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July 21, 2000


Text book suggestions for Plant Biotech Course


To the Members of the Listgroup,
This is intended primarily to those members who are involved in

courses on plant biotechnology on the undergraduate level. Below,

I include my correspondence with C.S. Prakash. Your suggestions

and comments on the questions raised are much appreciated.

Imre Tamas

Biology Department

Ithaca College


Dear Dr. Prakash,

I am planning to offer a new course on plant

biotechnology as it relates to food and environmental

issues. The course is intended for students in our

recently established environmental studies major

who will enroll in the course after completing

two semesters of introductory biology and one semester

of chemistry. The environmental studies major (in

contrast to our biology and biochemistry majors)

offers training primarily in the social and policy

aspects of environmental issues, while intending to

provide a firm base of biological science for these

non-science majors.

I know of your work on transgenic crop plants

intended for developing countries. I wonder if you could

give me references on your research for use in

my new course?

Also, in case you are involved in teaching courses

on plant biotechnology on the undergraduate level,

I would appreciate comments on source materials

that you might use.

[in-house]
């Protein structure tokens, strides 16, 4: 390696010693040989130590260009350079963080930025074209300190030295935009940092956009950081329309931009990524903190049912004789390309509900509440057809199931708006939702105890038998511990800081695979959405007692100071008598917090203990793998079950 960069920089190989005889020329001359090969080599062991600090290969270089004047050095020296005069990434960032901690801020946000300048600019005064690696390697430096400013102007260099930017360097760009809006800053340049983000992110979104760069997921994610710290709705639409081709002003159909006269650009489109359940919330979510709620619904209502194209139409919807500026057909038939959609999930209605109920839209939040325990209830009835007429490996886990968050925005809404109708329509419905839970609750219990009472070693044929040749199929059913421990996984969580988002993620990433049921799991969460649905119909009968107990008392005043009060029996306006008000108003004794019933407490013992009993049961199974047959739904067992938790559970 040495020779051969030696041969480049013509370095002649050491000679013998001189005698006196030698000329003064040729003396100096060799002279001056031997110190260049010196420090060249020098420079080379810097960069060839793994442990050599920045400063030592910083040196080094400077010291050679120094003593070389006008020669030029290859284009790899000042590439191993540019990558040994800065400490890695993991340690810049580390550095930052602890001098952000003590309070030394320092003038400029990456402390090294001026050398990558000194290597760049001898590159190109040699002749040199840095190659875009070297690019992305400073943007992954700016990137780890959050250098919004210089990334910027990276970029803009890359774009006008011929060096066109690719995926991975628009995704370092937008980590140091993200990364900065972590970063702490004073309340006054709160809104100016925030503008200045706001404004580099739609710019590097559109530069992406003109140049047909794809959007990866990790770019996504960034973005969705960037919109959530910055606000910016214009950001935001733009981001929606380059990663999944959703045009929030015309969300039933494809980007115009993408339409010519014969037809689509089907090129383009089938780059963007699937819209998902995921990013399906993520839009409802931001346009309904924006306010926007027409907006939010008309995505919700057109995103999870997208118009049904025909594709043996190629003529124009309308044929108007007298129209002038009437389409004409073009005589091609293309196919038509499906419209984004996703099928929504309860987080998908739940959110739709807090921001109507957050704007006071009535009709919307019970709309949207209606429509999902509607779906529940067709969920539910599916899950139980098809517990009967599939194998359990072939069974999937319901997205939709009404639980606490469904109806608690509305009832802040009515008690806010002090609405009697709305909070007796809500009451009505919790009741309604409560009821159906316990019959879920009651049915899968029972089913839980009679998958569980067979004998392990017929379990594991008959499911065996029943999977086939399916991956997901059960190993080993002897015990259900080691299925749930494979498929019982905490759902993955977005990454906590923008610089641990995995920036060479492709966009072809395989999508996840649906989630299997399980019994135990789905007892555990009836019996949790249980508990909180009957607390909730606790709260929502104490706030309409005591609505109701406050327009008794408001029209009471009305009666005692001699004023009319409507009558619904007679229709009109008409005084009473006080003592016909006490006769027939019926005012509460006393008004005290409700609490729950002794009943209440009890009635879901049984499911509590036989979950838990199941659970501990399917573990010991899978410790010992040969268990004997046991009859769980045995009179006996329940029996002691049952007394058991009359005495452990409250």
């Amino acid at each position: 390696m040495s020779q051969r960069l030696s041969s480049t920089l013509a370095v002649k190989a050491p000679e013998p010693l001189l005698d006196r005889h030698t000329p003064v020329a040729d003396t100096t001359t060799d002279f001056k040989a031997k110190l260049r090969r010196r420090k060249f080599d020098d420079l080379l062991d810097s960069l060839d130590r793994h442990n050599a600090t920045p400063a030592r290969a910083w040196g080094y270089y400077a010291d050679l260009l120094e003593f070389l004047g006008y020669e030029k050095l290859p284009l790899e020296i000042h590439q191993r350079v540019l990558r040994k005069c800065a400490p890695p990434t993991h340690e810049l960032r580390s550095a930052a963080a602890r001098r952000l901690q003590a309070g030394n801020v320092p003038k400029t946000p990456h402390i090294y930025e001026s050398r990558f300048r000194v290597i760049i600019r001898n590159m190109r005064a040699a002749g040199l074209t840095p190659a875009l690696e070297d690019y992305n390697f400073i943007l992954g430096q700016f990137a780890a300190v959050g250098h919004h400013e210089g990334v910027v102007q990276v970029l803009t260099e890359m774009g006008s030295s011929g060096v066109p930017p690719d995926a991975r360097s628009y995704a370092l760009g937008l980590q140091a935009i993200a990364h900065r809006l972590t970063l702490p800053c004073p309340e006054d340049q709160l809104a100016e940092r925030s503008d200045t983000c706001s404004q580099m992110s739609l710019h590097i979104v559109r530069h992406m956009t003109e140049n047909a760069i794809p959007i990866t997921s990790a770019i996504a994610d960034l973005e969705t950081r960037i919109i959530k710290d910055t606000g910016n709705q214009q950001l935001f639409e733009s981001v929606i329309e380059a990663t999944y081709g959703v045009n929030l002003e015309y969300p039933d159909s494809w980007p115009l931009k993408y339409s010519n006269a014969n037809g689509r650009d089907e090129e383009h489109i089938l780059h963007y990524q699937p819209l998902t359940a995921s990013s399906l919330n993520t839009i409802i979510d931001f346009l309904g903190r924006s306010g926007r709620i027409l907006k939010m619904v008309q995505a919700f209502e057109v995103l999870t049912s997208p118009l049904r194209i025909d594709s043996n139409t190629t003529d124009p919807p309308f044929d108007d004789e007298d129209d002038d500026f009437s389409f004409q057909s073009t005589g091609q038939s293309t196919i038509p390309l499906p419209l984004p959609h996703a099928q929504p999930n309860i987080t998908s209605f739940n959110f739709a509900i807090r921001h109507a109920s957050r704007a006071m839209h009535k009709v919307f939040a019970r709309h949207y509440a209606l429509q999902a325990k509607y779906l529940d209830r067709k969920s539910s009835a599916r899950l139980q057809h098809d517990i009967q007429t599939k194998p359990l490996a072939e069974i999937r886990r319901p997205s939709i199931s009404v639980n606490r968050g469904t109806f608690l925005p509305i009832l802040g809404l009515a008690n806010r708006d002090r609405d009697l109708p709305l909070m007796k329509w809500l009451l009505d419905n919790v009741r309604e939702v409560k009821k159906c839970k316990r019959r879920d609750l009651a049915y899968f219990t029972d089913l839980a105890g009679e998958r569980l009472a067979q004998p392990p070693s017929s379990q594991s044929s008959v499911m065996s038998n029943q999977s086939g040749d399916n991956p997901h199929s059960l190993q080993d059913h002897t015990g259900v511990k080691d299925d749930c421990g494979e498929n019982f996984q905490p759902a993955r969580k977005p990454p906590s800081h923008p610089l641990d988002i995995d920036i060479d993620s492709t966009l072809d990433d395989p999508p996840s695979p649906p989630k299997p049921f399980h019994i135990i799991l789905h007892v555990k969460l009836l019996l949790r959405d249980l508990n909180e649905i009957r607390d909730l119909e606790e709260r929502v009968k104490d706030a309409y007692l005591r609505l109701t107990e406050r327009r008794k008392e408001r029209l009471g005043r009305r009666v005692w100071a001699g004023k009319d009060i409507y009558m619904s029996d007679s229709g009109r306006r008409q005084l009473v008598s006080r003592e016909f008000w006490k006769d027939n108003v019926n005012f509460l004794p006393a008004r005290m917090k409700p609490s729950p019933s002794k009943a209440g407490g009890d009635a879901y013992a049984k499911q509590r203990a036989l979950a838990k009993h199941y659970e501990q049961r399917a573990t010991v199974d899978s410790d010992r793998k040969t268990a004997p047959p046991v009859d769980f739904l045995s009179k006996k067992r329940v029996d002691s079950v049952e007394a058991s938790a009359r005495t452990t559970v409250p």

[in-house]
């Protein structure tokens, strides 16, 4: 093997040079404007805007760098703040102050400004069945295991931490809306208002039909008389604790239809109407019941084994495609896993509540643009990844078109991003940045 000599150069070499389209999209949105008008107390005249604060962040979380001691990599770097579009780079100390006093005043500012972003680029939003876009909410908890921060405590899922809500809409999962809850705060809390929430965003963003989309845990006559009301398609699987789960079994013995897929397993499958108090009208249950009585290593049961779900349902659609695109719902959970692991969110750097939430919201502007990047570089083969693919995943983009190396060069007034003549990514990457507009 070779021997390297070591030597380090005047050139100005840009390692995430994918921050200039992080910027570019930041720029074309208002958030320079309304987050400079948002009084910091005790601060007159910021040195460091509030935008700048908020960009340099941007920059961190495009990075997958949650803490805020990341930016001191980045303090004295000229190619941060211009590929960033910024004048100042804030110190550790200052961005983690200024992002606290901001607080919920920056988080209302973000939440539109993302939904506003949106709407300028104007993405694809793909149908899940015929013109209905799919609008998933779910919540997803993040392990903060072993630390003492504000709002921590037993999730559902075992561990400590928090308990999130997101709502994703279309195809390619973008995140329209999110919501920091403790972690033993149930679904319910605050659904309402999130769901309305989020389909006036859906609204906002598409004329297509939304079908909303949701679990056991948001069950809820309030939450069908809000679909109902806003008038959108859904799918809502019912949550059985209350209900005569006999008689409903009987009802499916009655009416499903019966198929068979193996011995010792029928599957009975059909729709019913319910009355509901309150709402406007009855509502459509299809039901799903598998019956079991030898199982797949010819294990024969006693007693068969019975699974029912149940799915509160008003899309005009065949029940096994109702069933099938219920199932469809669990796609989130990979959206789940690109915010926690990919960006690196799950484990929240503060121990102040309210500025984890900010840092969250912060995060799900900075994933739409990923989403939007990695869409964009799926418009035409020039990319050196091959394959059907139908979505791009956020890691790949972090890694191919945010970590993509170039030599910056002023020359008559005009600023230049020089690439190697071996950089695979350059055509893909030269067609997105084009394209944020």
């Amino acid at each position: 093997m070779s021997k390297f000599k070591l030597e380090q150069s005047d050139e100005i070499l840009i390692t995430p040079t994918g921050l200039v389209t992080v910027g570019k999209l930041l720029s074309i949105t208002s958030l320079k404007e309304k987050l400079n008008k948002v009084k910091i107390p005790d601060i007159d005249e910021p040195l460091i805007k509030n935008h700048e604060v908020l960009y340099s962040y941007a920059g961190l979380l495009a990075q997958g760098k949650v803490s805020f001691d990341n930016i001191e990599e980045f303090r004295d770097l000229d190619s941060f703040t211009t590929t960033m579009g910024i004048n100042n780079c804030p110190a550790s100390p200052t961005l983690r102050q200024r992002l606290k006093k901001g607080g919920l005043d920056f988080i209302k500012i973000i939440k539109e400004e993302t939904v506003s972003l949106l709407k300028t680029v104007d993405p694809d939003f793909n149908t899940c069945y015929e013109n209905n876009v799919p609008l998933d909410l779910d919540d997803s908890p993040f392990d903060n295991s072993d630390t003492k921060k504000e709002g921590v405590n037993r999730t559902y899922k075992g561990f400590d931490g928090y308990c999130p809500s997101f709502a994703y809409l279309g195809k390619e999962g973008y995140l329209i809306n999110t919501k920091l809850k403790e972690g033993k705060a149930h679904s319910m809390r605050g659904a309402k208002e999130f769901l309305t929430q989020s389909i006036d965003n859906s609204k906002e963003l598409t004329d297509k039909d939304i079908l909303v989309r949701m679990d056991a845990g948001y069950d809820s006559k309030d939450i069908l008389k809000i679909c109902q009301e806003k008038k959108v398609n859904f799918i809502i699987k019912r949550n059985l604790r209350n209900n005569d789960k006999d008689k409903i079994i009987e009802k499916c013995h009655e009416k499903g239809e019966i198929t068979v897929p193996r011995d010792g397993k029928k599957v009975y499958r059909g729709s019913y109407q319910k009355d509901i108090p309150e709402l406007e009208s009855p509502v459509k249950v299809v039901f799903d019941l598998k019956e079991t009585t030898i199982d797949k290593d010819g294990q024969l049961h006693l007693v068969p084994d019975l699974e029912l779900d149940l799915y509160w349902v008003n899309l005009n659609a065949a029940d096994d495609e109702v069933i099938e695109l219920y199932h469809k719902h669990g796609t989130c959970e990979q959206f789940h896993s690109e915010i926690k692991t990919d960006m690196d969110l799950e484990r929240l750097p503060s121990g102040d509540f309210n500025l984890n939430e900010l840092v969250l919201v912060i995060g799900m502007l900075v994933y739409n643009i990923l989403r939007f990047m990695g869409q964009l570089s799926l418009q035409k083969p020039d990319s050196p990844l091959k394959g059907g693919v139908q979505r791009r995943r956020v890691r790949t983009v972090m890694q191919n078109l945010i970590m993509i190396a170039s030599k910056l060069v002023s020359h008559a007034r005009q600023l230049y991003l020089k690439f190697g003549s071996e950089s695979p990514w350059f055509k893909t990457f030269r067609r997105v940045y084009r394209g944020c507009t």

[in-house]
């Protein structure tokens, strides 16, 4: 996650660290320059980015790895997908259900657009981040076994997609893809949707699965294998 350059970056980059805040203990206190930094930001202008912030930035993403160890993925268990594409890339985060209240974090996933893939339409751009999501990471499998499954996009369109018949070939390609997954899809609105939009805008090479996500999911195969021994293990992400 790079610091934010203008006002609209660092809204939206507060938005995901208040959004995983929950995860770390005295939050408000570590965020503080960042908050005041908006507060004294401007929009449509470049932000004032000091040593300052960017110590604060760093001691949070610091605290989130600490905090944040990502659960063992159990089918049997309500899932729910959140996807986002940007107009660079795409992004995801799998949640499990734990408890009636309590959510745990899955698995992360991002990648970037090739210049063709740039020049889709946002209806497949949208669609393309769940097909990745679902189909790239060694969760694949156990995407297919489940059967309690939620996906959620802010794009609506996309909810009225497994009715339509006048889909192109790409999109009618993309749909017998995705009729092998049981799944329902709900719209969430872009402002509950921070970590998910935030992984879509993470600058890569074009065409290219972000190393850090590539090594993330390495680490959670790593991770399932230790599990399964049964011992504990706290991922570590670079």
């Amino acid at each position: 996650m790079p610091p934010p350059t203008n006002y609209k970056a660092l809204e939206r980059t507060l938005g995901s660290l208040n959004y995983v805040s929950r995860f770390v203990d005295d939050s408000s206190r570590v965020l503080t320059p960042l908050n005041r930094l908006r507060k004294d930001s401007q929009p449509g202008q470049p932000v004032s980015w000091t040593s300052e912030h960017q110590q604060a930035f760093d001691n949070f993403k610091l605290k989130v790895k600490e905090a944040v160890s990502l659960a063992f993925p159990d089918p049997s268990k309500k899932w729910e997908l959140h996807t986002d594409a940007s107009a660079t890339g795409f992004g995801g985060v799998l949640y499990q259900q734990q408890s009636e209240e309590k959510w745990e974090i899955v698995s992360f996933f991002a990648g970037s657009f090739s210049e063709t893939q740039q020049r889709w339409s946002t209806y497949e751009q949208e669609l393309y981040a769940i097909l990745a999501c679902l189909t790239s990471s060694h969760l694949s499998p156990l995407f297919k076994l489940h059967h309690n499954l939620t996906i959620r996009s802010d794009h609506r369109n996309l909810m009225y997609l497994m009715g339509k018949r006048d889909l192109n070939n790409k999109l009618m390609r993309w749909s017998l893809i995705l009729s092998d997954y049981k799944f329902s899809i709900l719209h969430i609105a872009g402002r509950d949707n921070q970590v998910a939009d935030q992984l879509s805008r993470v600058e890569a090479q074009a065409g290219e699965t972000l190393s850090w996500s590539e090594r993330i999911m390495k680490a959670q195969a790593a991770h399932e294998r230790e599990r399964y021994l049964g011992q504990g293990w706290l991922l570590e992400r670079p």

Presently, I am considering Sheldon Krimsky's

Agricultural Biotechnology and the Environment

(University of Illinois Press, 1966) possibly as my

main text. Can you suggest anything more recent?

For recent material on plant biotechnology and food,

I plan to rely heavily on the last several issues of

NABC Reports. Also, Gordon Conway's The

Green Revolution
seems to be a good ancillary source

as it relates to global food issues.

The course will include a unit on the basics of plant

molecular genetics, the technology of gene transfer,

and the properties of transgenic plants. For this, I

will use: D. Wong, The ABCs of Gene Cloning,

Chapman & Hall, 1997. This is a short book covering

the basics of genetic technology intended for a general


These sources cover much of what I want to cover.

A key gap seems to relate to the use of biotechnology

in improving food production in the developing world.

Any information on this would be much appreciated.
Imre Tamas
Biology Department
Ithaca College